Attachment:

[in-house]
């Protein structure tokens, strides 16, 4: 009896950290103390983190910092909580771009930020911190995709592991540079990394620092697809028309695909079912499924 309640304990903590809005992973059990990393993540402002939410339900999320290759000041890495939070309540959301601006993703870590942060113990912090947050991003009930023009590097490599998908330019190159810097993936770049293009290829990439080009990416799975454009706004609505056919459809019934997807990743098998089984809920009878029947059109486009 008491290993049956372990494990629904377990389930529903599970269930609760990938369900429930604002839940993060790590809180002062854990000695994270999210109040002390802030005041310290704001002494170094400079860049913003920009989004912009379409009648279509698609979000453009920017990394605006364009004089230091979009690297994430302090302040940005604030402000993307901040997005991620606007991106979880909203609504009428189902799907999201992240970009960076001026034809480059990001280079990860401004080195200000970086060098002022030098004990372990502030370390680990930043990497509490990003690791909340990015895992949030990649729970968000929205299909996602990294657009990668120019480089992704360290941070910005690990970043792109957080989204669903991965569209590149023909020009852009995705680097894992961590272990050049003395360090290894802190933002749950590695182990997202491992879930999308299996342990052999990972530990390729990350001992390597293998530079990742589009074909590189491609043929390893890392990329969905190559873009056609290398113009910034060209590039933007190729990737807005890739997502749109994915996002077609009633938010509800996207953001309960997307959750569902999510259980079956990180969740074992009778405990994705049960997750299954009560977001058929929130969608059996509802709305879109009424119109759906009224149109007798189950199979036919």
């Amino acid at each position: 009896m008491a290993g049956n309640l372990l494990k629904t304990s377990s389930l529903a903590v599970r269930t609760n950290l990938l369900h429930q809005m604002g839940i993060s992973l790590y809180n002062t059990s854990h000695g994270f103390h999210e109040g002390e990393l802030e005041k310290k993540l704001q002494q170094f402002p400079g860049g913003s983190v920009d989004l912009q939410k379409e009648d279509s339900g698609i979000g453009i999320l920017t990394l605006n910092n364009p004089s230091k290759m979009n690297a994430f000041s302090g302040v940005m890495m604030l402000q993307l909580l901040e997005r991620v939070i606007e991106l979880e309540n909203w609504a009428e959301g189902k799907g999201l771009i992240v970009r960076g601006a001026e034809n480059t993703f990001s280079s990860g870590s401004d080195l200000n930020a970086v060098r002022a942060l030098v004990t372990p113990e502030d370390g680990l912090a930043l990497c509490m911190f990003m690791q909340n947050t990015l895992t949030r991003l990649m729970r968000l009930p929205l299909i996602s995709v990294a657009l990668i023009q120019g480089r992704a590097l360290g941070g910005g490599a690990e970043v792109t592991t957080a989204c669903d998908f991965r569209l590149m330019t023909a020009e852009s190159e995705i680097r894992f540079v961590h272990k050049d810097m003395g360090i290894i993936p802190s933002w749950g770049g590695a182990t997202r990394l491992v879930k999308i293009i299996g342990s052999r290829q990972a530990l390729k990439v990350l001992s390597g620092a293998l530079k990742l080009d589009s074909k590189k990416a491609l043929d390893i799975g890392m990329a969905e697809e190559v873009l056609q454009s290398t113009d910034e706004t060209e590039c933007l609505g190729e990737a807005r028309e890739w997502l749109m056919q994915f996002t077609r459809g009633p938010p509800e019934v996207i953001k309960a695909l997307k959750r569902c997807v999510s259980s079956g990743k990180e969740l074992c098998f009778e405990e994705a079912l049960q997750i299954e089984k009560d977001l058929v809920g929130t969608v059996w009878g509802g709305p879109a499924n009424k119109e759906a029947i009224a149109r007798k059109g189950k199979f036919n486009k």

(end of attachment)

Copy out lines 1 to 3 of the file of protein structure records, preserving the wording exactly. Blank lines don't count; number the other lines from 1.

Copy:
[in-house]
């Protein structure tokens, strides 16, 4: 009896950290103390983190910092909580771009930020911190995709592991540079990394620092697809028309695909079912499924 309640304990903590809005992973059990990393993540402002939410339900999320290759000041890495939070309540959301601006993703870590942060113990912090947050991003009930023009590097490599998908330019190159810097993936770049293009290829990439080009990416799975454009706004609505056919459809019934997807990743098998089984809920009878029947059109486009 008491290993049956372990494990629904377990389930529903599970269930609760990938369900429930604002839940993060790590809180002062854990000695994270999210109040002390802030005041310290704001002494170094400079860049913003920009989004912009379409009648279509698609979000453009920017990394605006364009004089230091979009690297994430302090302040940005604030402000993307901040997005991620606007991106979880909203609504009428189902799907999201992240970009960076001026034809480059990001280079990860401004080195200000970086060098002022030098004990372990502030370390680990930043990497509490990003690791909340990015895992949030990649729970968000929205299909996602990294657009990668120019480089992704360290941070910005690990970043792109957080989204669903991965569209590149023909020009852009995705680097894992961590272990050049003395360090290894802190933002749950590695182990997202491992879930999308299996342990052999990972530990390729990350001992390597293998530079990742589009074909590189491609043929390893890392990329969905190559873009056609290398113009910034060209590039933007190729990737807005890739997502749109994915996002077609009633938010509800996207953001309960997307959750569902999510259980079956990180969740074992009778405990994705049960997750299954009560977001058929929130969608059996509802709305879109009424119109759906009224149109007798189950199979036919």
């Amino acid at each position: 009896m008491a290993g049956n309640l372990l494990k629904t304990s377990s389930l529903a903590v599970r269930t609760n950290l990938l369900h429930q809005m604002g839940i993060s992973l790590y809180n002062t059990s854990h000695g994270f103390h999210e109040g002390e990393l802030e005041k310290k993540l704001q002494q170094f402002p400079g860049g913003s983190v920009d989004l912009q939410k379409e009648d279509s339900g698609i979000g453009i999320l920017t990394l605006n910092n364009p004089s230091k290759m979009n690297a994430f000041s302090g302040v940005m890495m604030l402000q993307l909580l901040e997005r991620v939070i606007e991106l979880e309540n909203w609504a009428e959301g189902k799907g999201l771009i992240v970009r960076g601006a001026e034809n480059t993703f990001s280079s990860g870590s401004d080195l200000n930020a970086v060098r002022a942060l030098v004990t372990p113990e502030d370390g680990l912090a930043l990497c509490m911190f990003m690791q909340n947050t990015l895992t949030r991003l990649m729970r968000l009930p929205l299909i996602s995709v990294a657009l990668i023009q120019g480089r992704a590097l360290g941070g910005g490599a690990e970043v792109t592991t957080a989204c669903d998908f991965r569209l590149m330019t023909a020009e852009s190159e995705i680097r894992f540079v961590h272990k050049d810097m003395g360090i290894i993936p802190s933002w749950g770049g590695a182990t997202r990394l491992v879930k999308i293009i299996g342990s052999r290829q990972a530990l390729k990439v990350l001992s390597g620092a293998l530079k990742l080009d589009s074909k590189k990416a491609l043929d390893i799975g890392m990329a969905e697809e190559v873009l056609q454009s290398t113009d910034e706004t060209e590039c933007l609505g190729e990737a807005r028309e890739w997502l749109m056919q994915f996002t077609r459809g009633p938010p509800e019934v996207i953001k309960a695909l997307k959750r569902c997807v999510s259980s079956g990743k990180e969740l074992c098998f009778e405990e994705a079912l049960q997750i299954e089984k009560d977001l058929v809920g929130t969608v059996w009878g509802g709305p879109a499924n009424k119109e759906a029947i009224a149109r007798k059109g189950k199979f036919n486009k």